$$MDC=SEM* z value*\sqrt{2}$$

A z value of 1.96 was used to derive a 95% confidence level MDC (MDC95).

Descriptive statistics were further calculated to identify floor/ceiling effects, which were present if > 15% of the scores achieve their lowest or highest potential value, respectively [26].



This questionnaire quantifies distorted perception of the back. It is self-administered and includes 9 items. Each item is scored by a five-point response scale (range: 0 = ‘never’ up to 4 = ‘always’); the final score is obtained by summing the responses from each of the items and ranges from 0 to 36, with higher scores corresponding to greater levels of back-perception distortion [10].

Roland Morris Disability Questionnaire

This questionnaire assesses LBP related disability. It comprises 24 items, with a total score ranging from 0 (no disability) to 24 (highest level of disability) [35].

Pain Numerical Rating Scale (PI-NRS)

An 11-point pain numerical rating scale ranging from 0 (no pain at all) to 10 (the worst imaginable pain) was used [36], asking participants to rate their current pain intensity.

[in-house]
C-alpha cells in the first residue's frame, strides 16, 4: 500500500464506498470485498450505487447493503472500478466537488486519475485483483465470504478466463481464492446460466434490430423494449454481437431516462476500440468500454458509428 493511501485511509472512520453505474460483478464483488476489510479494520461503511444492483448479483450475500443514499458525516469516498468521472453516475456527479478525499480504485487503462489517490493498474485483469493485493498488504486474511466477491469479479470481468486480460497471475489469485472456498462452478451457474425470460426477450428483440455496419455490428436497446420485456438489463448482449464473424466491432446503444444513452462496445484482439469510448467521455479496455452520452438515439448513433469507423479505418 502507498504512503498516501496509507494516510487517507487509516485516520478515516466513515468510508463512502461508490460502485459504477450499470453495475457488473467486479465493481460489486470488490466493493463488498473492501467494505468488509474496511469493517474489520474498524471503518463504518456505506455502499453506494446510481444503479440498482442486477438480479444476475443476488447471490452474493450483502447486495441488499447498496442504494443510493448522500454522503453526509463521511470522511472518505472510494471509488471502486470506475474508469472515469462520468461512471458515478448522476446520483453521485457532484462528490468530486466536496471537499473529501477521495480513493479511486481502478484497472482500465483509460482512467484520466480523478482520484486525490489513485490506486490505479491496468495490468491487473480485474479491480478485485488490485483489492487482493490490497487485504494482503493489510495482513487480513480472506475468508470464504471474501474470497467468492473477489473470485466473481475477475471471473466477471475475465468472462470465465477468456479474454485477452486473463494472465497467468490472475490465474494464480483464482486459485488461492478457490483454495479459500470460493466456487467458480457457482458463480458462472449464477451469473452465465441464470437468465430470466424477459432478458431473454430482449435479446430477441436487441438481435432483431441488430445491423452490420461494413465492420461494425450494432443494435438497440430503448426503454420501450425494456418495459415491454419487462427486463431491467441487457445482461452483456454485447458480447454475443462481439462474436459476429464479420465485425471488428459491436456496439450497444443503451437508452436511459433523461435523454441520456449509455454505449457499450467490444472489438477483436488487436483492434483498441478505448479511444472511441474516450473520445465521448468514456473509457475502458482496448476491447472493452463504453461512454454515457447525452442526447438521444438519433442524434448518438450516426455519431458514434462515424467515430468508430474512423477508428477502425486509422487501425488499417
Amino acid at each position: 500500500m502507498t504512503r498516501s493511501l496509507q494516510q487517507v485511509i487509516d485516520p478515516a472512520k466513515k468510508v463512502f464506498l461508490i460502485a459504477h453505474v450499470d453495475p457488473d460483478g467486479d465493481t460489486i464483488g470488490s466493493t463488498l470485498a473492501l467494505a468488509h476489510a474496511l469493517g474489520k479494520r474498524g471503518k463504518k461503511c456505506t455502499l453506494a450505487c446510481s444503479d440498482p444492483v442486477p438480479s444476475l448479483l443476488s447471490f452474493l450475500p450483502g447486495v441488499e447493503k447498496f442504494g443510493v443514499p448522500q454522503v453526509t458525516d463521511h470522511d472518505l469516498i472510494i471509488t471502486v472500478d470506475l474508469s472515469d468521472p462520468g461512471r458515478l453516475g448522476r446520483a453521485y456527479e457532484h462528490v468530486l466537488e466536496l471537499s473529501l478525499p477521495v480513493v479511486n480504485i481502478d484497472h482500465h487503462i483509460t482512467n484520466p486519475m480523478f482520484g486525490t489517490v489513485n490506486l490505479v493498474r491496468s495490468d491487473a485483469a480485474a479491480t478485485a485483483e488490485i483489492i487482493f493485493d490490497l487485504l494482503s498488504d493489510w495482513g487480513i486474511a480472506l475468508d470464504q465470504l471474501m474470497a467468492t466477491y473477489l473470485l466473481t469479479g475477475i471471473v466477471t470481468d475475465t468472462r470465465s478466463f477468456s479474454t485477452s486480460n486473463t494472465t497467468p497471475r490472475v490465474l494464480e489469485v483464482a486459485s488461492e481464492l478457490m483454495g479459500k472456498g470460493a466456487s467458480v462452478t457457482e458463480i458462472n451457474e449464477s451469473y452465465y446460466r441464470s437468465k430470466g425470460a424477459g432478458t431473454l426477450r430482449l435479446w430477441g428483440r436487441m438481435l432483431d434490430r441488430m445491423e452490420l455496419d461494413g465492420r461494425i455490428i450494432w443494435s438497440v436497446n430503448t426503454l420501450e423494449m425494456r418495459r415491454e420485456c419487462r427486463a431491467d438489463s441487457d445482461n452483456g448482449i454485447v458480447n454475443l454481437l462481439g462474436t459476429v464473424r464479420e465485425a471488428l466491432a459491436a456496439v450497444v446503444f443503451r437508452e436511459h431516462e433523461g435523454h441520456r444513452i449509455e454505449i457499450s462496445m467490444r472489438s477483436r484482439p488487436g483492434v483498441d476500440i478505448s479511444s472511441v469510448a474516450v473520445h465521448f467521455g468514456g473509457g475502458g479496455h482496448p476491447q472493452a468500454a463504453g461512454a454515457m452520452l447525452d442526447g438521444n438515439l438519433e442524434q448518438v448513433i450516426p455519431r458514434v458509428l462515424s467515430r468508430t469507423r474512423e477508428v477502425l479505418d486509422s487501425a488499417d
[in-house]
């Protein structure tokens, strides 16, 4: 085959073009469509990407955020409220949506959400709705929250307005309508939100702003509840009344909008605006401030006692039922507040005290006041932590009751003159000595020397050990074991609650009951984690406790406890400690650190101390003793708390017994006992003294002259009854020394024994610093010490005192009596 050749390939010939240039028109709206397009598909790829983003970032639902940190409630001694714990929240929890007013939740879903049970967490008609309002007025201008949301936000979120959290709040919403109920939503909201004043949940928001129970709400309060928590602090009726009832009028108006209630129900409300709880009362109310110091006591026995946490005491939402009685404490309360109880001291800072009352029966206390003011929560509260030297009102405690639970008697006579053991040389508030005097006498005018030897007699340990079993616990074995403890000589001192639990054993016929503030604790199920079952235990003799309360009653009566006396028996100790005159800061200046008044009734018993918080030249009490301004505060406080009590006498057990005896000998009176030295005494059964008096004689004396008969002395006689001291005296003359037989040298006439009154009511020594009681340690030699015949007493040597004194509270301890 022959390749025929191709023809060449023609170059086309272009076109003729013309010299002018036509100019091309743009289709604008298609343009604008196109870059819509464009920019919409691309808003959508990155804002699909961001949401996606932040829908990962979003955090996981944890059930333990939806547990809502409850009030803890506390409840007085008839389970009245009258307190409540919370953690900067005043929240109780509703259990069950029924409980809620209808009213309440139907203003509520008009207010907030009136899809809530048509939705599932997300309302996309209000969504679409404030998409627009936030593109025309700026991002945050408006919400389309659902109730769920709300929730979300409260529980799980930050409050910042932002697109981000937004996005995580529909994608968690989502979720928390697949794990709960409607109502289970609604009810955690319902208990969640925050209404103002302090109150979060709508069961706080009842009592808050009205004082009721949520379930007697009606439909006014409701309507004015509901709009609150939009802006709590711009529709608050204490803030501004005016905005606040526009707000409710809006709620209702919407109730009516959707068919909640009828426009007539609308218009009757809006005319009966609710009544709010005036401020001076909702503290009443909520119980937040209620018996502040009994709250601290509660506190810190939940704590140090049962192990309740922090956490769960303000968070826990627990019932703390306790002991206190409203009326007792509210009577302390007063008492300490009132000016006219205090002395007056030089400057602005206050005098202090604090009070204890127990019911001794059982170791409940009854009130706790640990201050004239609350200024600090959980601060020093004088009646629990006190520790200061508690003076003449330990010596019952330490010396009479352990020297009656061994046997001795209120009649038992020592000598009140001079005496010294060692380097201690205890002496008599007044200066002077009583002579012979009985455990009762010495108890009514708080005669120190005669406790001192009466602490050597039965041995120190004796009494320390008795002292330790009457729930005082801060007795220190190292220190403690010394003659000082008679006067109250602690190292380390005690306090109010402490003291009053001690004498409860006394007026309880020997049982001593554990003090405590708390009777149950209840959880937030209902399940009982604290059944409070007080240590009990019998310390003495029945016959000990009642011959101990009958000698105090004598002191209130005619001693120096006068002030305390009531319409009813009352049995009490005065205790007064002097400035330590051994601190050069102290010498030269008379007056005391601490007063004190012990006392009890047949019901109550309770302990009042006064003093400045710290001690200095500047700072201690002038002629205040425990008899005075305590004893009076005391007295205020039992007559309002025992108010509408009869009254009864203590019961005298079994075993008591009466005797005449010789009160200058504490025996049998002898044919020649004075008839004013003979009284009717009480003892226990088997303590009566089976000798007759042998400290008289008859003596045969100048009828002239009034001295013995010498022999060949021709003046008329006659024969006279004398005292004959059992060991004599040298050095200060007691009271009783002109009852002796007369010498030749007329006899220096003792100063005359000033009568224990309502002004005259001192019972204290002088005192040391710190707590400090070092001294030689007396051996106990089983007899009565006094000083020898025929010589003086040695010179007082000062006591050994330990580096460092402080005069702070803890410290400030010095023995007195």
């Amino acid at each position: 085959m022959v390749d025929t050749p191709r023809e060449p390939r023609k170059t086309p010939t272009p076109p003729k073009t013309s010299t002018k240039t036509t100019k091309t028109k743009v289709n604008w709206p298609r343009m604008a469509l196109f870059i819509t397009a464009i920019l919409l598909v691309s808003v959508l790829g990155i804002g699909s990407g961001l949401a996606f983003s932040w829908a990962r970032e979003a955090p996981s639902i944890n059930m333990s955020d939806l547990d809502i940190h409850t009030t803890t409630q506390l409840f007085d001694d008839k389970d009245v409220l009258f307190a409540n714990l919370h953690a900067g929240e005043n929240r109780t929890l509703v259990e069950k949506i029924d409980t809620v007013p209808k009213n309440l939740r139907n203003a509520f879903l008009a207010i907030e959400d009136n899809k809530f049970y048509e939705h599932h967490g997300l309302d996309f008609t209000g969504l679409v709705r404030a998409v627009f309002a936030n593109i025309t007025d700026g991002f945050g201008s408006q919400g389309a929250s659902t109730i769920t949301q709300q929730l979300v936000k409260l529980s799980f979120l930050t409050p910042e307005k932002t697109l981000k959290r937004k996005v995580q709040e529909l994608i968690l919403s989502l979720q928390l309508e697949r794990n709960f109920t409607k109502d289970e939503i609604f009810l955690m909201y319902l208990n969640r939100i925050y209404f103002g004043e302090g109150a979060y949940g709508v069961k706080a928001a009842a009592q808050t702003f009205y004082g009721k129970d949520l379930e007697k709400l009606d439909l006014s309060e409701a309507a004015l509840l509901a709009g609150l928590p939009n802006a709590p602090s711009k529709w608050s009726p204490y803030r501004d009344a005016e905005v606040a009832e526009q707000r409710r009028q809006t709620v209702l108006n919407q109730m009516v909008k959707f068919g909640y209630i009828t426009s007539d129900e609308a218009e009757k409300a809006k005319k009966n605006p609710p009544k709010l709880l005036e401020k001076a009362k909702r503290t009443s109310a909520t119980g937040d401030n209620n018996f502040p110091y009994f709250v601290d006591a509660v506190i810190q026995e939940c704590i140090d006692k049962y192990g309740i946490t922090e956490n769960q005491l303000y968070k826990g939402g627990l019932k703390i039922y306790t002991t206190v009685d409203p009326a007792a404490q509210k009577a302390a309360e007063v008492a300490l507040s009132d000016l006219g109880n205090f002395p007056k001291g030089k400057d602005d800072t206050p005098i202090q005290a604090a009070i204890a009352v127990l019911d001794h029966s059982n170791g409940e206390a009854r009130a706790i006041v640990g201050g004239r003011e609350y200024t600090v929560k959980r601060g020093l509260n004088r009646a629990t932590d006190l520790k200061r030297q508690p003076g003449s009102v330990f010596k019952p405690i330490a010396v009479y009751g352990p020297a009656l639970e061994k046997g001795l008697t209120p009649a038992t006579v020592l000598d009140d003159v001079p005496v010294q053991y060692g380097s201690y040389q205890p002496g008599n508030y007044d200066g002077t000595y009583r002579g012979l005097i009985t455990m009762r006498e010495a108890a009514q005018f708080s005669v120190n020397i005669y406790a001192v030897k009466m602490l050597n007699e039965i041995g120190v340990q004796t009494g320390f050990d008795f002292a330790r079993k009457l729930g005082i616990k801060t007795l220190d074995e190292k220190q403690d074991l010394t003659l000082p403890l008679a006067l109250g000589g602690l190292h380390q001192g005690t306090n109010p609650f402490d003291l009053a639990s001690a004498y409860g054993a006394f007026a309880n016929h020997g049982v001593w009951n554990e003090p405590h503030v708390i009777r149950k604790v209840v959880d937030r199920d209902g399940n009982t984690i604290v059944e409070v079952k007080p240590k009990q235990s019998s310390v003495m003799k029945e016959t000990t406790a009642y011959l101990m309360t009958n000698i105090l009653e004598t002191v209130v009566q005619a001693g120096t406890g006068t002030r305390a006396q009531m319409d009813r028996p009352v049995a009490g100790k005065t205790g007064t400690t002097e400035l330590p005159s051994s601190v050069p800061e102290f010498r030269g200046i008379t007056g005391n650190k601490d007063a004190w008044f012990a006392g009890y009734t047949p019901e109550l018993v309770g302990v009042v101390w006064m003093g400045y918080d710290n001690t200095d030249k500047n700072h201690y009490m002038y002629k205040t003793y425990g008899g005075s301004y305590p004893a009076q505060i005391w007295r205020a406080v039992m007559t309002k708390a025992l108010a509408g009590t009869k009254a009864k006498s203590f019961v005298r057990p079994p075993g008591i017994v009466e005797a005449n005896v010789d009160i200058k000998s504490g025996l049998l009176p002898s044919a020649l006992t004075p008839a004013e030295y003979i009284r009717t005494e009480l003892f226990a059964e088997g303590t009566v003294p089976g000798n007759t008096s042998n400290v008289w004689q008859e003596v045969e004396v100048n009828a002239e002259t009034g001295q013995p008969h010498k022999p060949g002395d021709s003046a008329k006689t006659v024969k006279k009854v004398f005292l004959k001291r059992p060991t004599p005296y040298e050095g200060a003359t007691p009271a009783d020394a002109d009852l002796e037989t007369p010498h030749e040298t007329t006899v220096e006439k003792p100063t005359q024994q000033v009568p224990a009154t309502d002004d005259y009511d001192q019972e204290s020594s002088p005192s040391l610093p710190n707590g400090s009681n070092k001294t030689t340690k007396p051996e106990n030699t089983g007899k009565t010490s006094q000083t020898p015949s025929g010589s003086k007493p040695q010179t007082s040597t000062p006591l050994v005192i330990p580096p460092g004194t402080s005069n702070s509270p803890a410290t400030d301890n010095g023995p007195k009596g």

Pain Catastrophising Scale (PCS)

This is a 13-item self-administered questionnaire. People are asked to classify the frequency with which they experience the thoughts listed in the tool, based on a five-point scale, which ranges from 0 (never) to 4 (always). The total score is obtained summing up the scores of the individual items and can vary from 0 to 52 [37]. Higher scores denote greater levels of pain catastrophising.

Tampa Scale of Kinesiophobia (TSK)

This questionnaire is self-administered and composed of 13 items [38]. Each item is scored using a four-point Likert scale ranging from 1 (strongly disagree) to 4 (strongly agree), and the total score is calculated by adding the scores of the individual items (range 13–52). Higher values correspond to greater fear of movement [38].

All outcome measures were administered in their validated Italian versions [35, 37,38,39,40,41]. The FreBAQ-I was systematically distributed first, then the RMDQ, the NRS, the TSK and the PCS during the first assessment, respectively; only the FreBAQ-I was delivered during the second assessment. Statistical analyses were performed with STATA 13.1 software (StataCorp LP, College Station, TX, USA).

The sample size of 100 was determined to provide adequate statistical power for test–retest reliability, expecting to obtain, with 90% probability, an ICC of about 0.85, with the lower limit of the 95% CI not less than 0.75 [42]. Moreover, a sample size of 100 participants is able to ensure stability in Rasch item calibrations within ± 0.5 logits with 95% confidence [43].